“It’s just horrifying that [U.S. President Barack] Obama – and yes, the buck stops there – has decided to base his financial plan on the fantasy that a bit of financial hocus-pocus will turn the clock back to 2006.”
The only way out of the banking crisis is for the government to offer a sweeping guarantee of problem debts and to seize control of banks with too few assets to cover their debts, Prof. Krugman argued.
The current crisis, he argued, isn’t just a panic, but a fundamental realignment of a financial system that foolishly bet big that house prices and consumer debt would continue rising forever.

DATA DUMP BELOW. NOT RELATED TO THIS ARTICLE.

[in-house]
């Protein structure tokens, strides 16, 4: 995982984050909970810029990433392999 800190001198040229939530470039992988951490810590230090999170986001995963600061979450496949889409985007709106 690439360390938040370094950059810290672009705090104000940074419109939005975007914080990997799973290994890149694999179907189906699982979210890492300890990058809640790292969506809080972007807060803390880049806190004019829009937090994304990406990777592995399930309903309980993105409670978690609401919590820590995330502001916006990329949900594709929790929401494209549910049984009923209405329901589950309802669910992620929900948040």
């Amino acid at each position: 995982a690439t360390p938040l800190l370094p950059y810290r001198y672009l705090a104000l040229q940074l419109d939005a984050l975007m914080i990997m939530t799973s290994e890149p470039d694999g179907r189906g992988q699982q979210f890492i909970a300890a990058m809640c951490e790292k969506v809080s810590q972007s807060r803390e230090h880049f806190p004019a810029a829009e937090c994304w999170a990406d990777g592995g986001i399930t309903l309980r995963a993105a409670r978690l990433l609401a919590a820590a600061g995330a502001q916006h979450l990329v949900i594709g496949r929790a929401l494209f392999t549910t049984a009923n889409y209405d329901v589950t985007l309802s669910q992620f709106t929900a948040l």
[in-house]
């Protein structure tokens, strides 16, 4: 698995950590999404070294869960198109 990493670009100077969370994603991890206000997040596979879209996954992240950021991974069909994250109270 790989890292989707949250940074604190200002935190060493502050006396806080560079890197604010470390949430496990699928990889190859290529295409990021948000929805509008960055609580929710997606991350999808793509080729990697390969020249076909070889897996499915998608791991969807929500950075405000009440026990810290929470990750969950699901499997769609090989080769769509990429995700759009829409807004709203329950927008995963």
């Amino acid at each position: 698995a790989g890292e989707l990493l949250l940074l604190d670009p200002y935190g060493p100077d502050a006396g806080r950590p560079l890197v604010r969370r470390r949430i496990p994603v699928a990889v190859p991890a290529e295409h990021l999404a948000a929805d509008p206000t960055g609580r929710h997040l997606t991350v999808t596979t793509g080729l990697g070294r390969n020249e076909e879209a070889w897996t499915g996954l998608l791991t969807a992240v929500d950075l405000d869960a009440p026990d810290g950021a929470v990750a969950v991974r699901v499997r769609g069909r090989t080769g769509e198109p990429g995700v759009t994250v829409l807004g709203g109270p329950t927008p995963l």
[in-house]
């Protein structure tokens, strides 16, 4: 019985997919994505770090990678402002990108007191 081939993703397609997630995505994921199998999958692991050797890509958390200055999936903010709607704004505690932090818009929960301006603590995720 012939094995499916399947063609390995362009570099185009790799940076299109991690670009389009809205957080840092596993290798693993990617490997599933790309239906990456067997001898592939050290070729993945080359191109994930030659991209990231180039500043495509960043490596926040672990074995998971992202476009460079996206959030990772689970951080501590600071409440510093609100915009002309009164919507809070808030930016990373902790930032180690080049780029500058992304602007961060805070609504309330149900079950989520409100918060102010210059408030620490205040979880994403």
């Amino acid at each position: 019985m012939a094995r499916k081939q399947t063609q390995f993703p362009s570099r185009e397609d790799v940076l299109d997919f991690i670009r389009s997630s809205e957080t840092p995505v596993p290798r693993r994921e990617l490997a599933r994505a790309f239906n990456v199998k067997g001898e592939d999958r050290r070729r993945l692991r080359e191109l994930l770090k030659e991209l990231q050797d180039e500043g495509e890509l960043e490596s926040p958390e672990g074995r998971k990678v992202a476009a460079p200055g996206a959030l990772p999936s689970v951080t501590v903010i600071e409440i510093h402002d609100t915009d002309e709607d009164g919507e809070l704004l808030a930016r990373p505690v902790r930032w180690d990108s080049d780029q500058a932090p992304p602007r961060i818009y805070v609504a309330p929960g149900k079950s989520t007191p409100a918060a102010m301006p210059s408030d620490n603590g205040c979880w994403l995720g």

For these reasons, QE and other measures will be a gradual process and could work, but only if taxpayers are willing to be saddled with the burden.
Tags: Balance Sheet, Balance Sheets, Ben Bernanke, Bill Gross, Bnp Paribas, Cdos, Collapse, Covenants, Debt Reduction, Debtors, Distressed Assets, Domestic Currency, End Result, Feds, Gap, Gold, Gold Bullion, Hugh Hendry, Last Autumn, Last September, Lehman Brothers, Lows, Market Assets, Mortgage Backed Securities, Nuclear Option, Printing Money, Printing Press, Qe, Redeker, Stocks Bonds, Stop Gap, Strong Dollar, Treasury Yields, Us Treasury Bonds, Vimeo